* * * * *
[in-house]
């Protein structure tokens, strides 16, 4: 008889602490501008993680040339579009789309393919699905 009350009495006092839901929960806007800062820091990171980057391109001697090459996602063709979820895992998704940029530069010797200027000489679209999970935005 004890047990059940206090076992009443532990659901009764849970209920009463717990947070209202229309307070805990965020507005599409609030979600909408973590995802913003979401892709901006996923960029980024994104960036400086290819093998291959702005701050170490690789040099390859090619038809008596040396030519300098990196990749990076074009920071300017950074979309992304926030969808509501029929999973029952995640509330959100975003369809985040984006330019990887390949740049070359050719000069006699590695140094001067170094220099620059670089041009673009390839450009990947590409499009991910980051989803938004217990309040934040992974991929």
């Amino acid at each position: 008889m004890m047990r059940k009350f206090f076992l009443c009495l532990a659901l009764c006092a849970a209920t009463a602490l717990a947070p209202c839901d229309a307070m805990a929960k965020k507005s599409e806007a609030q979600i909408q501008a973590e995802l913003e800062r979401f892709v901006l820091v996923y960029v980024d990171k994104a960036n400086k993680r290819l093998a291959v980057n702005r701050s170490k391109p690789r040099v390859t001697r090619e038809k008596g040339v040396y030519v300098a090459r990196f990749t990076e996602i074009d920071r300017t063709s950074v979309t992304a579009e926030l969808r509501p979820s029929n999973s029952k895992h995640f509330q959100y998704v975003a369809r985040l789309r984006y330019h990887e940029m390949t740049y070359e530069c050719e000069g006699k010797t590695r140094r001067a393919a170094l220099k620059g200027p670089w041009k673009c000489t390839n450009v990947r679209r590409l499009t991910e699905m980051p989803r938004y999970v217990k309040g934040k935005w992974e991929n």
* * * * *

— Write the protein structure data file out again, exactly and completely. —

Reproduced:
[in-house]
């Protein structure tokens, strides 16, 4: 008889602490501008993680040339579009789309393919699905 009350009495006092839901929960806007800062820091990171980057391109001697090459996602063709979820895992998704940029530069010797200027000489679209999970935005 004890047990059940206090076992009443532990659901009764849970209920009463717990947070209202229309307070805990965020507005599409609030979600909408973590995802913003979401892709901006996923960029980024994104960036400086290819093998291959702005701050170490690789040099390859090619038809008596040396030519300098990196990749990076074009920071300017950074979309992304926030969808509501029929999973029952995640509330959100975003369809985040984006330019990887390949740049070359050719000069006699590695140094001067170094220099620059670089041009673009390839450009990947590409499009991910980051989803938004217990309040934040992974991929």
């Amino acid at each position: 008889m004890m047990r059940k009350f206090f076992l009443c009495l532990a659901l009764c006092a849970a209920t009463a602490l717990a947070p209202c839901d229309a307070m805990a929960k965020k507005s599409e806007a609030q979600i909408q501008a973590e995802l913003e800062r979401f892709v901006l820091v996923y960029v980024d990171k994104a960036n400086k993680r290819l093998a291959v980057n702005r701050s170490k391109p690789r040099v390859t001697r090619e038809k008596g040339v040396y030519v300098a090459r990196f990749t990076e996602i074009d920071r300017t063709s950074v979309t992304a579009e926030l969808r509501p979820s029929n999973s029952k895992h995640f509330q959100y998704v975003a369809r985040l789309r984006y330019h990887e940029m390949t740049y070359e530069c050719e000069g006699k010797t590695r140094r001067a393919a170094l220099k620059g200027p670089w041009k673009c000489t390839n450009v990947r679209r590409l499009t991910e699905m980051p989803r938004y999970v217990k309040g934040k935005w992974e991929n």